HomeOpinion & AnalysisHealthier pregnancies equals happier families

Healthier pregnancies equals happier families

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By Pristine Verenga

ACCORDING to the multiple indicator cluster survey of 2019, Zimbabwe has a maternal mortality ratio of 462 deaths per 100 000 live births. That means 462 mothers die per 100 000 babies born alive.

A neonatal mortality rate of 32 deaths per 1 000 live births means 32 babies die per 1 000 that are born alive.

These figures are still too high.

There are several important tests that are used to improve perinatal health.

The ultrasound scan is one of these tests.

This article seeks to improve awareness among women of reproductive age in Zimbabwe, on the importance of getting an ultrasound scan at the right time during pregnancy.

Many families in Zimbabwe are of the wrong notion that an ultrasound scan is meant for checking the baby’s gender only, yet it is a very safe medical tool to diagnose many conditions during pregnancy and has in many instances helped save the lives of the mother and baby or babies.

Routine pregnancy ultrasound scans

There are basically four stages at which every pregnancy should have an ultrasound scan:

Dating scan (5 weeks to 13 weeks gestation)

This is the best time to get accurate delivery date using ultrasound scan, the delivery date has an error margin less than any later times in pregnancy.

The estimated delivery date obtained in the first trimester will be used as reference in follow-up scans.

This is an advantage as the baby’s growth can be monitored well in later pregnancy. For example, if the baby is not growing well and is too small in the third trimester, it will be easily diagnosed as there is a referral first trimester, ultrasound examination to compare with.

The other advantage of this first scan is making sure that the baby is growing within the uterus and not outside it. When the baby grows outside the uterus, it is called an ectopic pregnancy which is a dangerous condition for the mother as she can bleed to death if it is not treated on time.

Screening scan (11 to 13 weeks gestation)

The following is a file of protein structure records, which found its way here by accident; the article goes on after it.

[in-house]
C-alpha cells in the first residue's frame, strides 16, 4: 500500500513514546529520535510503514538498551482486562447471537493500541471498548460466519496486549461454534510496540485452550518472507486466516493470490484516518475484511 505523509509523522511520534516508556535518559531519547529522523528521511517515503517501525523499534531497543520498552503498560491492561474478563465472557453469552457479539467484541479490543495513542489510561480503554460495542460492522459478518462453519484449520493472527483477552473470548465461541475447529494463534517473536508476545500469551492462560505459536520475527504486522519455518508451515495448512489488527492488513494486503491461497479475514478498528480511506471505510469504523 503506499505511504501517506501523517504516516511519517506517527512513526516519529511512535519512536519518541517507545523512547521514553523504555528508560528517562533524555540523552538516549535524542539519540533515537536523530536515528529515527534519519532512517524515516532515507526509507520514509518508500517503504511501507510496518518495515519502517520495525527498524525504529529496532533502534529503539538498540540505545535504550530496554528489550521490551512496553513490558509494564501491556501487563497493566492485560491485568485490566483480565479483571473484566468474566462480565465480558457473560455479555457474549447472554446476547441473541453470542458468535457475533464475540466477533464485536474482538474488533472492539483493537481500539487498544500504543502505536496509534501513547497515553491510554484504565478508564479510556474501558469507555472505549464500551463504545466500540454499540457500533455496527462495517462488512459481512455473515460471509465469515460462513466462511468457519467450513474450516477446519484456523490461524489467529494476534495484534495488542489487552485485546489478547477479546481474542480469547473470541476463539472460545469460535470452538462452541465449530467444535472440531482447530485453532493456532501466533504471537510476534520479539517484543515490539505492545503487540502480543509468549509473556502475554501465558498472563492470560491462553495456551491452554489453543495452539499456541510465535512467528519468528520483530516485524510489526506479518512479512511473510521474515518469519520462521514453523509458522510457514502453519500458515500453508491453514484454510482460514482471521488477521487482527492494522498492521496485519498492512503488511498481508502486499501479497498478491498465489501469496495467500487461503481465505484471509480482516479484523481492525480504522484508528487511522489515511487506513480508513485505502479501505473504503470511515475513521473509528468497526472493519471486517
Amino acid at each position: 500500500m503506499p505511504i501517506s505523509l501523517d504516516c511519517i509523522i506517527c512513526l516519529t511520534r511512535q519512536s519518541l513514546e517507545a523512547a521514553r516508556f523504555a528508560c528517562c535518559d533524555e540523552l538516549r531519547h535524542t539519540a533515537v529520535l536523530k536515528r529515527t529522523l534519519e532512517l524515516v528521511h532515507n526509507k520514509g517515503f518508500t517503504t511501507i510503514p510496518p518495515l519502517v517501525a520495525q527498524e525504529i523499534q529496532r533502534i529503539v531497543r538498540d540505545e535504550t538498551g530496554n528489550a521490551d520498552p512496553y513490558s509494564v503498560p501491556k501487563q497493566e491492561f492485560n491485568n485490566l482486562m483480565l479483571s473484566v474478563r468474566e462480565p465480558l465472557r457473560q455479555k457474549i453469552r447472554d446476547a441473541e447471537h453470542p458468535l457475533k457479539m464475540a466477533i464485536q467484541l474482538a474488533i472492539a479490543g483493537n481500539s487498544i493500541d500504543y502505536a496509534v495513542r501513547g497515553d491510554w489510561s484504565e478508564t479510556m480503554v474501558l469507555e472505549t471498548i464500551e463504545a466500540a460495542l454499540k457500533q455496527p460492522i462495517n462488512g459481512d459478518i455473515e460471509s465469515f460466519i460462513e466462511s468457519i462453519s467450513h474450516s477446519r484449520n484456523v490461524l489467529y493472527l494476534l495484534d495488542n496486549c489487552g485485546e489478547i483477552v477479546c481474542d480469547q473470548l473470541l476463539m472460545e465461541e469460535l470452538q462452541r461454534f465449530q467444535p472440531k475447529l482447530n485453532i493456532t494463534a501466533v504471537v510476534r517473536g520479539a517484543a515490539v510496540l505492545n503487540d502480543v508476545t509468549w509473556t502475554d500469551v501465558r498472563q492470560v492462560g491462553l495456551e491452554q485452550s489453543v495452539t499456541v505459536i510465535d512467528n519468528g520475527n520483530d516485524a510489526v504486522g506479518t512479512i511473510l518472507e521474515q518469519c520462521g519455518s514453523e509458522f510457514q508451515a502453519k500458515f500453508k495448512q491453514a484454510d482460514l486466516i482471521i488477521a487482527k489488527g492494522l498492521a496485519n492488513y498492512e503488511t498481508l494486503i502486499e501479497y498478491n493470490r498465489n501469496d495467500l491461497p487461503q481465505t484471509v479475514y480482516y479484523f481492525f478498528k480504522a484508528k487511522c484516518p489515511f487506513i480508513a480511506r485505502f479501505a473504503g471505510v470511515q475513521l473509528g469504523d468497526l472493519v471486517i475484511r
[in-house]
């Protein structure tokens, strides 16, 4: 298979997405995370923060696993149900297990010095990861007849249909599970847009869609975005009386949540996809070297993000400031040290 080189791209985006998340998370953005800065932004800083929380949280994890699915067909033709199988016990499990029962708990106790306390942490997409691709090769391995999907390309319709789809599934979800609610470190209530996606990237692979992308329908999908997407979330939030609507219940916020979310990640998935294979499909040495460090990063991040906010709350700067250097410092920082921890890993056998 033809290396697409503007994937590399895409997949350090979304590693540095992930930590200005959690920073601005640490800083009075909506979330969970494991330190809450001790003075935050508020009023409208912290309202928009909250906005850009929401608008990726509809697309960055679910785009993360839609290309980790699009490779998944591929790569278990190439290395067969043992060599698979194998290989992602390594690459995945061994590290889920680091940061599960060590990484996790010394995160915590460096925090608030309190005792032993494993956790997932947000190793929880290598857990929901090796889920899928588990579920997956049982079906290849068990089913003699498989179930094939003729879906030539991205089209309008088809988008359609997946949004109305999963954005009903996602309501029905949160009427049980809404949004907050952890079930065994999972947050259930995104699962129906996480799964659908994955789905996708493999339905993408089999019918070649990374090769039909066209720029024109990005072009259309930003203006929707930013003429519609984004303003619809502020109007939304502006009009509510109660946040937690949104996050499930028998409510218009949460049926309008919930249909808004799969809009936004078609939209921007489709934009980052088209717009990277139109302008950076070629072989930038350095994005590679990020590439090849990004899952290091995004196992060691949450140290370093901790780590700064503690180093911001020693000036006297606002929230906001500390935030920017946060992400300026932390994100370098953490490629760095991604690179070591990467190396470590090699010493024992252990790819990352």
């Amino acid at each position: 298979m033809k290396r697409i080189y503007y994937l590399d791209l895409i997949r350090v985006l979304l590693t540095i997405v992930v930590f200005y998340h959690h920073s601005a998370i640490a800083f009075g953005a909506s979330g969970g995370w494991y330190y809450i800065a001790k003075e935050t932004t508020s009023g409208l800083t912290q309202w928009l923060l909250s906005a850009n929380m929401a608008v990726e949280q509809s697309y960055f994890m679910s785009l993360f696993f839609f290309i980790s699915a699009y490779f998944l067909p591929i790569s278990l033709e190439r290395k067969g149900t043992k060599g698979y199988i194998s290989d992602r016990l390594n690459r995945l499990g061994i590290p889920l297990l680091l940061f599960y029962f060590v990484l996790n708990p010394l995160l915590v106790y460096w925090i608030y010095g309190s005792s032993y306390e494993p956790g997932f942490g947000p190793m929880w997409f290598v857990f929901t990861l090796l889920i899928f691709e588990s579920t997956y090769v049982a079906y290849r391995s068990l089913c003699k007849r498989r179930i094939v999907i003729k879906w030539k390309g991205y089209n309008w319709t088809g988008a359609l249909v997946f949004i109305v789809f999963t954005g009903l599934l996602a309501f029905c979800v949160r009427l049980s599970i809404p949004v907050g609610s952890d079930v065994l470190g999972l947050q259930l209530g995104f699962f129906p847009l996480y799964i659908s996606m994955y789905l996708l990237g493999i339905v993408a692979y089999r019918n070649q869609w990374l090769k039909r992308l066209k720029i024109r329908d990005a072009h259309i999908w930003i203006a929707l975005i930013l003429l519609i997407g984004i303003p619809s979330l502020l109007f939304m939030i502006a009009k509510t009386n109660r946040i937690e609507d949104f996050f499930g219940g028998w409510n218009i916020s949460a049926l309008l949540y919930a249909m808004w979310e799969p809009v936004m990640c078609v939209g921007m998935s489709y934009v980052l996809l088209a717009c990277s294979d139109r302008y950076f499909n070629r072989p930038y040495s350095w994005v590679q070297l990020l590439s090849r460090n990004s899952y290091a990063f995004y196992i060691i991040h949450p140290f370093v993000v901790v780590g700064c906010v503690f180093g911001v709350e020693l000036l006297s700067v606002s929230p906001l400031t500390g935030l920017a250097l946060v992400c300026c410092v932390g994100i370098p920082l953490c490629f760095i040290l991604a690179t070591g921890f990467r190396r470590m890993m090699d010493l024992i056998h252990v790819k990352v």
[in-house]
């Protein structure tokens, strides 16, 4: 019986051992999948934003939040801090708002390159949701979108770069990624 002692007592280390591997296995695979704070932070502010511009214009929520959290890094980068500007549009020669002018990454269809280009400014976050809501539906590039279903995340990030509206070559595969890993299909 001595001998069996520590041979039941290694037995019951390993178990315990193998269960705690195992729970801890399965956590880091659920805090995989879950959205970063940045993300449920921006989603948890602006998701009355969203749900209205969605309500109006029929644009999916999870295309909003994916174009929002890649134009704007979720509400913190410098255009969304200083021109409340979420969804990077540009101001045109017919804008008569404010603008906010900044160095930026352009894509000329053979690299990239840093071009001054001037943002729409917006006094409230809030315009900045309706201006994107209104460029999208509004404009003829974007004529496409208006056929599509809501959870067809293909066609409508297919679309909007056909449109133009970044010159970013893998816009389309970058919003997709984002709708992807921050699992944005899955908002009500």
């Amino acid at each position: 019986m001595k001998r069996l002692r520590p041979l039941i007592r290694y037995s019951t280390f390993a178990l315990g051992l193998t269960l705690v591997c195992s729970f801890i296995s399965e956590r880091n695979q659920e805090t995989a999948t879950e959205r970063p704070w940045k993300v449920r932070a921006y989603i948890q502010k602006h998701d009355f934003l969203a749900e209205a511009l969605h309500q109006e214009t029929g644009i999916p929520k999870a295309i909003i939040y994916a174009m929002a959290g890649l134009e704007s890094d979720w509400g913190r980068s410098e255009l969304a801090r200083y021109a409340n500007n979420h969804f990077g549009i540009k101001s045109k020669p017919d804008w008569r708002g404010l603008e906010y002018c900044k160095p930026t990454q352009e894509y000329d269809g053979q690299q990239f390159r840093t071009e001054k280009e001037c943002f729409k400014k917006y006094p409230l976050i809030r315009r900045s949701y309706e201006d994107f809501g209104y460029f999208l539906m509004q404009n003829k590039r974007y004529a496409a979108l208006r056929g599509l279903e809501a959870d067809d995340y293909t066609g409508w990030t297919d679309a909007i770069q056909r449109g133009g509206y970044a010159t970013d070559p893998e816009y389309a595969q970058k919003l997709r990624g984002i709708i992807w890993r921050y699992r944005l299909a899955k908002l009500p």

It is possible at this stage to diagnose certain foetal conditions, for example chromosomal abnormalities, trisomy 21 and Down’s syndrome. The sonographer will look for markers on the foetus that can best be identified at this stage. This, along with maternal blood tests, can determine the chances of the foetus having chromosomal abnormalities.

Foetal anatomical survey (19 to 23 weeks gestation)

During this scan the baby’s body parts are more visible to inspect for abnormalities. This will be a detailed examination, making sure the baby has all body parts and that they are normal. Several foetal abnormalities can be detected using ultrasound scan. For example, anencephaly which is when the baby does not have parts of the brain, skull and scalp. When such gross abnormalities are diagnosed, the family and their doctor will have to make an important decision on keeping or terminating the pregnancy.

This stage is also the best time to check for foetal gender. Other important features will also be assessed, for example the placenta’s position and the cervix of the uterus making sure it is long and closed during pregnancy.

Third trimester scan (35 to 37 weeks)

This routine scan is used to assess the baby’s growth and wellbeing and is good for preparing the mother for delivery day. From this scan, the foetal weight and final presentation can be obtained which are crucial in making a decision on how the baby will be delivered. For example, breech babies at this stage are more safely delivered by caesarean section than vaginal delivery.

Doppler ultrasound scan evaluation during pregnancy can also help assess for preeclampsia. Preeclampsia is characterised by high maternal blood pressure.

It is important for preeclampsia to be diagnosed early as it can cause serious life-threatening complications for both the mother and the baby.

  • Pristine Verenga is a diagnostic medical sonographer based in Harare

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